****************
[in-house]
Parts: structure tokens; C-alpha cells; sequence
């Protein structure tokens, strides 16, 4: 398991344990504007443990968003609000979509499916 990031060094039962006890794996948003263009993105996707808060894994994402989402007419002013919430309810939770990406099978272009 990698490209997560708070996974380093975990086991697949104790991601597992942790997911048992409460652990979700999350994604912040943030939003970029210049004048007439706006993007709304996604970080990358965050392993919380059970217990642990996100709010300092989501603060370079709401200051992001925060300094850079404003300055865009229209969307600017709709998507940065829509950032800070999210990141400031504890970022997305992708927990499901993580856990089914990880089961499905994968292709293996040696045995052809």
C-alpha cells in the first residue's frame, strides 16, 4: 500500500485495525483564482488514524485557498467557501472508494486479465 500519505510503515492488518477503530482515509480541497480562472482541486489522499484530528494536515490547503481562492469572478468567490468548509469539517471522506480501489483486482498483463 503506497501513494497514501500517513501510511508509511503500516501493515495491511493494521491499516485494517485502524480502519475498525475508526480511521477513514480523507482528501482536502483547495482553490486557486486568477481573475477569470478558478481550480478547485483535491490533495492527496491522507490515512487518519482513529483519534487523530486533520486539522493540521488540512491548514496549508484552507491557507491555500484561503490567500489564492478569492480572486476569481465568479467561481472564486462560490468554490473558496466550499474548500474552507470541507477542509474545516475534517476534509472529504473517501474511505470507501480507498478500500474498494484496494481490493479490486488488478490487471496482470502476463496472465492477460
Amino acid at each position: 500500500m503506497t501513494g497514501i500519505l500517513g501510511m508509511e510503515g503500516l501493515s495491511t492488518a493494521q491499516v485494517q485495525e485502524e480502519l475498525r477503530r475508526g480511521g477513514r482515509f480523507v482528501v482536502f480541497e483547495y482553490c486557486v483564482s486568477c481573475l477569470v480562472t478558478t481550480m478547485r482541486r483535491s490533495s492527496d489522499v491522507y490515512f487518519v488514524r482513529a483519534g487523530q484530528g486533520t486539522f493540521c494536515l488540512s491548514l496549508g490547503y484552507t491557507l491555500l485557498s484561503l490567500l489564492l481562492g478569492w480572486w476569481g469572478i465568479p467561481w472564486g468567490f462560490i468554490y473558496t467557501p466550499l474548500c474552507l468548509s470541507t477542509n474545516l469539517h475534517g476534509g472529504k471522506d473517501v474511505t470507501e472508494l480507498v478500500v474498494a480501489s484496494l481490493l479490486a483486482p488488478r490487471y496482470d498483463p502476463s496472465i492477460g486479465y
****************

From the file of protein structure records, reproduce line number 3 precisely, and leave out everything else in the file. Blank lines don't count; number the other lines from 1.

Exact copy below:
């Protein structure tokens, strides 16, 4: 398991344990504007443990968003609000979509499916 990031060094039962006890794996948003263009993105996707808060894994994402989402007419002013919430309810939770990406099978272009 990698490209997560708070996974380093975990086991697949104790991601597992942790997911048992409460652990979700999350994604912040943030939003970029210049004048007439706006993007709304996604970080990358965050392993919380059970217990642990996100709010300092989501603060370079709401200051992001925060300094850079404003300055865009229209969307600017709709998507940065829509950032800070999210990141400031504890970022997305992708927990499901993580856990089914990880089961499905994968292709293996040696045995052809």